Still a major star and massive draw on the pop charts, former Supreme Diana Ross demonstrated the shifting nature of the music business when she signed with RCA Records in May, leaving the legendary Motown Records label that helped make her a phenomenon. The $20 million terms of the contract made it the most lucrative in music history at the time, revealing the undeniable truth that compensation matters could break the deepest loyalties. On the heels of the tremendously popular "Endless Love," Ross did not sustain her chart presence for very much longer, producing only three more American Top 10 hits during the remainder of the decade and failing to return to that lofty position upon subsequent releases. Still, the deal created shock waves.
5. The Launch of MTV & the New Video AgeBefore August 1, 1981 the music video may have existed in a cursory, usually concert-oriented form, but the visual role of music would never be the same once MTV began providing an exclusive outlet for interpretive clips. Arguably, the music video became an art form, although many of its trends and patterns could hardly be called artistic. Nonetheless, MTV's tiny cable TV operation demonstrated, against odds, that an audience for music videos both existed and could be grown consistently over time. Network and cable outlets copied the format to varying degrees of success, but the timeline of '80s music - from new wave to arena rock to hair metal and rap - would have likely been very different without the once-little cable network that could.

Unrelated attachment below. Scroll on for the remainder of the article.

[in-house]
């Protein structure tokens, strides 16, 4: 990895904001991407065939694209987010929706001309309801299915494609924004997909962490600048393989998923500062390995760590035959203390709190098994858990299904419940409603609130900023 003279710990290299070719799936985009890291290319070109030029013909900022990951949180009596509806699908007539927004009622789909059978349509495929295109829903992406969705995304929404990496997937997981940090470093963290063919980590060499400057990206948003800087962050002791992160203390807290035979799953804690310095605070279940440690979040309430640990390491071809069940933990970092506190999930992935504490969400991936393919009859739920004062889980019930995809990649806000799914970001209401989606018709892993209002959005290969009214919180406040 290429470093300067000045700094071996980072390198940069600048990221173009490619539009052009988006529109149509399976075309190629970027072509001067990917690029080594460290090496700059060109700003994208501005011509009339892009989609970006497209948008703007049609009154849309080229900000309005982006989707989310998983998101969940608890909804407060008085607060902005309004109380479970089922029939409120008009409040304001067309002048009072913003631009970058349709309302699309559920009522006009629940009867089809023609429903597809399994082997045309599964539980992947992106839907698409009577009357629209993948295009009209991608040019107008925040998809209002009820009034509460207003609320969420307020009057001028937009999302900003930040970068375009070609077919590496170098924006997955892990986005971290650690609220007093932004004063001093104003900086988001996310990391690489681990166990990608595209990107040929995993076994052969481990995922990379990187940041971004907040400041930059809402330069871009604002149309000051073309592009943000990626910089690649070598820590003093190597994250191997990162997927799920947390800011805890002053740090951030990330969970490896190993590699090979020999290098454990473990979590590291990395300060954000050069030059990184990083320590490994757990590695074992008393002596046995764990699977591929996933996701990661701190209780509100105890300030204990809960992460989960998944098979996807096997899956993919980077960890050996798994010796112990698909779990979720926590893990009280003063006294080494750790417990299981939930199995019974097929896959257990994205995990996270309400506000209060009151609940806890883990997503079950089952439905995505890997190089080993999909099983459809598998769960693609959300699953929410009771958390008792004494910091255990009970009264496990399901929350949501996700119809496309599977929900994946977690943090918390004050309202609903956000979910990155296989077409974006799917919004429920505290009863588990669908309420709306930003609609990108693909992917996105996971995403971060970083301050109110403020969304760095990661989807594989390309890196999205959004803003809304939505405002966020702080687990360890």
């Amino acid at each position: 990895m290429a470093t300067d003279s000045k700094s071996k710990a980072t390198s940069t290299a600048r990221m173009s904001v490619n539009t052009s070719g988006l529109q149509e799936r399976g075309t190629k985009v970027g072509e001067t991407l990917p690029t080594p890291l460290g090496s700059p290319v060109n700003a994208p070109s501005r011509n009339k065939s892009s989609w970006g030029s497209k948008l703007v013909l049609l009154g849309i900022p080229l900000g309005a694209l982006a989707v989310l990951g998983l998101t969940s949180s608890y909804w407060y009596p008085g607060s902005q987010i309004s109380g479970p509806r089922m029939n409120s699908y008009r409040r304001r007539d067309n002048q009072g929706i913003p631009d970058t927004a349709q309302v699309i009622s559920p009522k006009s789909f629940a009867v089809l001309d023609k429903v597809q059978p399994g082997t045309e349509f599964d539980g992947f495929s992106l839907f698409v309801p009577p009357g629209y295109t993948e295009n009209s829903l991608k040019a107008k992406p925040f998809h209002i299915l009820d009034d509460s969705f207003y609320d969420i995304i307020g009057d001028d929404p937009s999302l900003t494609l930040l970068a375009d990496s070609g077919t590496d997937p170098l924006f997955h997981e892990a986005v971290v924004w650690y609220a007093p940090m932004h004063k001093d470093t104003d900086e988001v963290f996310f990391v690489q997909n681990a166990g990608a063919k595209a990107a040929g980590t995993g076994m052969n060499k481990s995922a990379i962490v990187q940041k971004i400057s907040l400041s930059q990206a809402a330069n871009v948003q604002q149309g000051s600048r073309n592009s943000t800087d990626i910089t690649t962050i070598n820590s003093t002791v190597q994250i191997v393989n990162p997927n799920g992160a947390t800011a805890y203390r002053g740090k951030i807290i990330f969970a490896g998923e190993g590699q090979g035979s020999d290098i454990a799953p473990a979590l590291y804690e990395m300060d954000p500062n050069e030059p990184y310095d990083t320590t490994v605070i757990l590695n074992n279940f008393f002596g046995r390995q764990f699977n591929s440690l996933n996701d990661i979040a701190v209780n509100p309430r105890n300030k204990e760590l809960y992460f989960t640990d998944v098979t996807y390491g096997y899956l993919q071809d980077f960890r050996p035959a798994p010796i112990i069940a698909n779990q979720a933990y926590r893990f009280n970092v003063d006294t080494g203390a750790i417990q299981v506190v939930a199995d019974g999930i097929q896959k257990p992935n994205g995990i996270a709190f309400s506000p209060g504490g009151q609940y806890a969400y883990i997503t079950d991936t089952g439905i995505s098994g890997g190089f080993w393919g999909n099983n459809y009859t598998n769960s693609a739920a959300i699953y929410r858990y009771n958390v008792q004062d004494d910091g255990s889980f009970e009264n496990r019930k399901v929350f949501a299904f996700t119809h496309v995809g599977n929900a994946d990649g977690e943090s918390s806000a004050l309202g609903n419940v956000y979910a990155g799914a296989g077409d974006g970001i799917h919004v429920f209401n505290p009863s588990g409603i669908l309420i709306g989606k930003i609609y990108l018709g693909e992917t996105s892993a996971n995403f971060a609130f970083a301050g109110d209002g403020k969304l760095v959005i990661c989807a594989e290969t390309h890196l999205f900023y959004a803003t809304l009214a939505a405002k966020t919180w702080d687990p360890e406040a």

6. Simon & Garfunkel Reunion Concert Draws Massive NYC Crowd
As much as the music world was changing in 1981, music lovers clearly demonstrated a solid allegiance to the music stars of old, responding with enthusiastic numbers to a free concert in Central Park by the temporarily reunited duo of Simon & Garfunkel. The September 19 concert drew half a million fans and extended its life into a popular video release and subsequent world tour. The renewed partnership would last only until 1983, but the music industry seemed to realize that the combination of vintage artists with emerging formats could turn into ratings gold. Later mass concerts like Live Aid and Farm Aid certainly fed off the free concert's success, setting the stage for music festivals as viable cash generators.
7. U2 Begins Its Mutual Love Affair with U.S. Audiences
In 1981, the four members of U2 were barely out of their teens and remained a well-kept secret of the post-punk and college rock underground movements of the period. But with a 1981 slot on Tom Snyder's Tomorrow, the fledgling superstars enjoyed their first American TV appearance, an event that certainly accelerated the band's rise in what would become perhaps its most reliable geographic market. During the next few years, U2 would exert tremendous influence as under-the-radar purveyors of edgy, political rock anthems, but for some reason the group's blend of its Irish background with an affection for American music styles led to unexpected levels of success. 1987's The Joshua Tree would memorably become one of the decade's seminal albums.